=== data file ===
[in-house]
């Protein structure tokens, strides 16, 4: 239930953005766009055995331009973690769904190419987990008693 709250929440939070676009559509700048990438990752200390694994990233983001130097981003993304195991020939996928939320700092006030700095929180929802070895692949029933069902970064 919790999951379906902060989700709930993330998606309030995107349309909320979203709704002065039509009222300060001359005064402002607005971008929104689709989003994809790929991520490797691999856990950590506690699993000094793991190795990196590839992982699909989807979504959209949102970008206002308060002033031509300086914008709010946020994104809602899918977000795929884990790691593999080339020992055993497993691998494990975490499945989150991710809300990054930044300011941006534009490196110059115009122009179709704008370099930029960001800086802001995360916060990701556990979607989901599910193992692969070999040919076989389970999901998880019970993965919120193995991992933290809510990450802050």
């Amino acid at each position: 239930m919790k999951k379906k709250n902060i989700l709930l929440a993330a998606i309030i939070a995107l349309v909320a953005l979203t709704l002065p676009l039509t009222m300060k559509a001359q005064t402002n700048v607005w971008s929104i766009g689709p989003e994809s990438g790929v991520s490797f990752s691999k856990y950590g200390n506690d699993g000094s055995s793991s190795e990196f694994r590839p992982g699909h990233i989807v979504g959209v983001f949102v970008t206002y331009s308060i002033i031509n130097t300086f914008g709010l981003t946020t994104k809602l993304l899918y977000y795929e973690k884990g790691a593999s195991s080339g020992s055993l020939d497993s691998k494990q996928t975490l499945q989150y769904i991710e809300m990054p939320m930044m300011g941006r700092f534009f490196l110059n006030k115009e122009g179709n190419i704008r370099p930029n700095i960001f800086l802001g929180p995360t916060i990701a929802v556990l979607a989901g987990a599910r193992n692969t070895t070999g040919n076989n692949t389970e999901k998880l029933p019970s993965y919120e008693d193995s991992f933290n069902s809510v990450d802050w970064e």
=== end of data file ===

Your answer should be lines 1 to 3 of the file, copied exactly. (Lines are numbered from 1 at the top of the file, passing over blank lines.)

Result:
[in-house]
């Protein structure tokens, strides 16, 4: 239930953005766009055995331009973690769904190419987990008693 709250929440939070676009559509700048990438990752200390694994990233983001130097981003993304195991020939996928939320700092006030700095929180929802070895692949029933069902970064 919790999951379906902060989700709930993330998606309030995107349309909320979203709704002065039509009222300060001359005064402002607005971008929104689709989003994809790929991520490797691999856990950590506690699993000094793991190795990196590839992982699909989807979504959209949102970008206002308060002033031509300086914008709010946020994104809602899918977000795929884990790691593999080339020992055993497993691998494990975490499945989150991710809300990054930044300011941006534009490196110059115009122009179709704008370099930029960001800086802001995360916060990701556990979607989901599910193992692969070999040919076989389970999901998880019970993965919120193995991992933290809510990450802050």
């Amino acid at each position: 239930m919790k999951k379906k709250n902060i989700l709930l929440a993330a998606i309030i939070a995107l349309v909320a953005l979203t709704l002065p676009l039509t009222m300060k559509a001359q005064t402002n700048v607005w971008s929104i766009g689709p989003e994809s990438g790929v991520s490797f990752s691999k856990y950590g200390n506690d699993g000094s055995s793991s190795e990196f694994r590839p992982g699909h990233i989807v979504g959209v983001f949102v970008t206002y331009s308060i002033i031509n130097t300086f914008g709010l981003t946020t994104k809602l993304l899918y977000y795929e973690k884990g790691a593999s195991s080339g020992s055993l020939d497993s691998k494990q996928t975490l499945q989150y769904i991710e809300m990054p939320m930044m300011g941006r700092f534009f490196l110059n006030k115009e122009g179709n190419i704008r370099p930029n700095i960001f800086l802001g929180p995360t916060i990701a929802v556990l979607a989901g987990a599910r193992n692969t070895t070999g040919n076989n692949t389970e999901k998880l029933p019970s993965y919120e008693d193995s991992f933290n069902s809510v990450d802050w970064e």